A merger clause acts as a disclaimer of any representations that may have been made but are not written down in the actual contract. Giacomantonio v. Romagnoli, 306 Ga.App. 26 (2010). The merger clause in the Novare agreement stated, in effect, that  representations of the sales representative that were not repeated in the contract could not be relied upon by any of the buyers, and the seller relied on this clause to successfully argue that the buyers had no right to depend on anything the salesperson said while advertising the property, if that representation was not repeated inside the contract itself. In short, the holding in Novare was that the seller was only obligated to provide what was actually represented in the written contract. Since the contract said nothing about beautiful views or made any guarantees that the buyers' building would be taller, the seller made no enforceable misrepresentations and the buyers could not recover damages, as there could be no fraud that induced the buyers to purchase those properties.  While this sounds unfair, the merger clause is not the end of the story; a party can get beyond the limits of a merger clause ⸻ sometimes and under certain circumstances. 

Remedies in Rescission 

In short, the fact that a contract contains a merger clause does not mean that there will be a bad outcome.  A buyer can get beyond the effect of the merger clause by rescinding the contract. Rescission allows a “jilted party,” under certain and limited circumstances, to cancel the contract and to put both parties to the contract back in a similar place to where they were before the contract was signed. O.C.G.A. § 13-4-60.  To do this, a party who was defrauded must seek rescission soon after he or she discovers that there has been a fraud. American Safety Indemnity Company v. Sto Corporation, 342 Ga.App. 263 (2017).  But, to rescind, you must also restore or offer to restore whatever benefit he or she received under the contract. Moreover, these requirements for rescission must be strictly followed, as the right to rescind may be waived by inaction and, once waived, cannot be revived at a later date.  And, as the buyers in the Novare case found out, seeking rescission after a party files suit is too late to cancel the contract. The offer to rescind must happen as soon as the fraud is discovered, and prior to filing suit.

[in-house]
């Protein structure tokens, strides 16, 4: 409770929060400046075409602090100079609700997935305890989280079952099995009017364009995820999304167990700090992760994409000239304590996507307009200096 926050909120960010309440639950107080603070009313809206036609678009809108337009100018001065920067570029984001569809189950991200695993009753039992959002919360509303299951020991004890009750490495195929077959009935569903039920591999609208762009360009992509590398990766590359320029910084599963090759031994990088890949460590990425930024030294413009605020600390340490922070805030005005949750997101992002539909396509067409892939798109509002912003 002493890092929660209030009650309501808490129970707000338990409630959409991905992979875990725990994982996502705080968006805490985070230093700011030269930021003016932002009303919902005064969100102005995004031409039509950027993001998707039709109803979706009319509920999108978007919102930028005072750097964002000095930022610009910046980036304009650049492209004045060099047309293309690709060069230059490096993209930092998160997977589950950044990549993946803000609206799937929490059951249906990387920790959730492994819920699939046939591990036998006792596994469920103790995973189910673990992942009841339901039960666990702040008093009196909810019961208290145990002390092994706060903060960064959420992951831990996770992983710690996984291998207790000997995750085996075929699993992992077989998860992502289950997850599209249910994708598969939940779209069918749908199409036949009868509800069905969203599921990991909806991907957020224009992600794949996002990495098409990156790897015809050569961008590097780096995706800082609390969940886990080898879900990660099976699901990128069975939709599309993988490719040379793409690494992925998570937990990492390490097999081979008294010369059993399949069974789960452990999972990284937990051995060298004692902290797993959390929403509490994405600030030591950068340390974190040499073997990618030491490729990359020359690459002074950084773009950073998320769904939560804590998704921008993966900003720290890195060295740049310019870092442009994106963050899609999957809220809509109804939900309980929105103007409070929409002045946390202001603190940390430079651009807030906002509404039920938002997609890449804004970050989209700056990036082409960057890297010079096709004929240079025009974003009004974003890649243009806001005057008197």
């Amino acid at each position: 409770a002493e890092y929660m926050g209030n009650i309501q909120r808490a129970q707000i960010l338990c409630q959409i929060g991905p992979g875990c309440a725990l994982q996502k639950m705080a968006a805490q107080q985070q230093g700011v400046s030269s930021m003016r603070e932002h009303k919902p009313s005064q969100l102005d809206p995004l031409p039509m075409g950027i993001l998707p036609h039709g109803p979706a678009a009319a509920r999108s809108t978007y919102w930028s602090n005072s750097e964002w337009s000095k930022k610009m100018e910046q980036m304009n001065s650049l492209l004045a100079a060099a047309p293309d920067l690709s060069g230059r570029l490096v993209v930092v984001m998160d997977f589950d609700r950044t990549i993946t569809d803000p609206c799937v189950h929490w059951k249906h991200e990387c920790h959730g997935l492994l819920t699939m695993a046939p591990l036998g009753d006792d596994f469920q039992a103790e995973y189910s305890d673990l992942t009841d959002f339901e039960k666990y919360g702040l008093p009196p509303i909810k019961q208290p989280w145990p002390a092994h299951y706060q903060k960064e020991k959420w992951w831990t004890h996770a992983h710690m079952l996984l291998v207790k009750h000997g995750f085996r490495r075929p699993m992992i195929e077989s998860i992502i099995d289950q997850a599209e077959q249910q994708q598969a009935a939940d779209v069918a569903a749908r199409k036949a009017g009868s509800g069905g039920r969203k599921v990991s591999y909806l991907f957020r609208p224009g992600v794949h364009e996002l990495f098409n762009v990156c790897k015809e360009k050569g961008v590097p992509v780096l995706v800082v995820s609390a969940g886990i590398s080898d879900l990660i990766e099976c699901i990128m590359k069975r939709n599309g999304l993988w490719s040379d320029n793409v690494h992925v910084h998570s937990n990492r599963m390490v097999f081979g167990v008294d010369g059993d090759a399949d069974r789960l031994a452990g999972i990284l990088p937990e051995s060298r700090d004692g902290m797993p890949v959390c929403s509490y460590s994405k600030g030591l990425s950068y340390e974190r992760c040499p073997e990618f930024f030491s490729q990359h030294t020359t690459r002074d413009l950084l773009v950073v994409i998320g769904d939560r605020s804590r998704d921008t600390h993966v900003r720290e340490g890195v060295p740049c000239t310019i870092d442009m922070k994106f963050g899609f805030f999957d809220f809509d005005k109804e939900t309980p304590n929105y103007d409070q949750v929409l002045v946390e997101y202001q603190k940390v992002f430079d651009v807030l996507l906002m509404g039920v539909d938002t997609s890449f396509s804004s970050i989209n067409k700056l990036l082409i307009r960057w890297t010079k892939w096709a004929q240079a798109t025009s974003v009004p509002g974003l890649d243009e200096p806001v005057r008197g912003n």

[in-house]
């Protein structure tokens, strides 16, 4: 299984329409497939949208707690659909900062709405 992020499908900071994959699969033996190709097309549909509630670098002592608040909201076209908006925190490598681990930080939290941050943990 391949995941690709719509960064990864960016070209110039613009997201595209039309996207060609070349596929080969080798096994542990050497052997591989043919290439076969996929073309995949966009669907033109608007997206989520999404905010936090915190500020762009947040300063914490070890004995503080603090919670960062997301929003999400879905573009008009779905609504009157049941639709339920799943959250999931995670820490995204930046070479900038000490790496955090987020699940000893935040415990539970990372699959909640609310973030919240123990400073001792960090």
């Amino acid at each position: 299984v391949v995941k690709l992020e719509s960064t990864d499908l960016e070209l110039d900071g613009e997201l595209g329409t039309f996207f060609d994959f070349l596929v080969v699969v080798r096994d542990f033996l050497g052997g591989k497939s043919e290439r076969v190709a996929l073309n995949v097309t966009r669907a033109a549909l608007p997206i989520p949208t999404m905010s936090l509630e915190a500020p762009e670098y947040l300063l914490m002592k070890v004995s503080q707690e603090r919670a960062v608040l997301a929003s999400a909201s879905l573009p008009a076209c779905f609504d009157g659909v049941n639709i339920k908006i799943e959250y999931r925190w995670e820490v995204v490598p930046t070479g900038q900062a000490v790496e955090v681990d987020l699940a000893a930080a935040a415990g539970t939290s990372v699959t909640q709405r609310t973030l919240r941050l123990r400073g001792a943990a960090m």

Seeking to rescind, however, is just the first step in getting out from underneath a bad agreement. A party that believes he or she was defrauded into entering into a contract must also show that they reasonably relied on the misrepresentations. To reasonably rely, a person must have taken reasonable steps to investigate (due diligence) if the representation at issue was true, in order to successfully bring forth a fraud claim. Martin v. Ctr. Pointe Investments, Inc., 310 Ga.App. 253 (2011).  

In the end, the age-old adage applies: An ounce of prevention is worth a pound of cure. How do you prevent having to resort to the cure, i.e., hiring a lawyer to sue for fraud? By consulting an attorney prior to signing the contract.  Your counsel can not only help negotiate better terms but can also help you avoid unforeseen outcomes that could land you in a court seeking relief from a judge or jury.  Either way, if or when you do find yourself in need of counsel, the Drew, Eckl and Farnham commercial transaction and litigation teams are ready to help. 

Originally Published By Drew Eckl Farnham, November 2020

The content of this article is intended to provide a general guide to the subject matter. Specialist advice should be sought about your specific circumstances.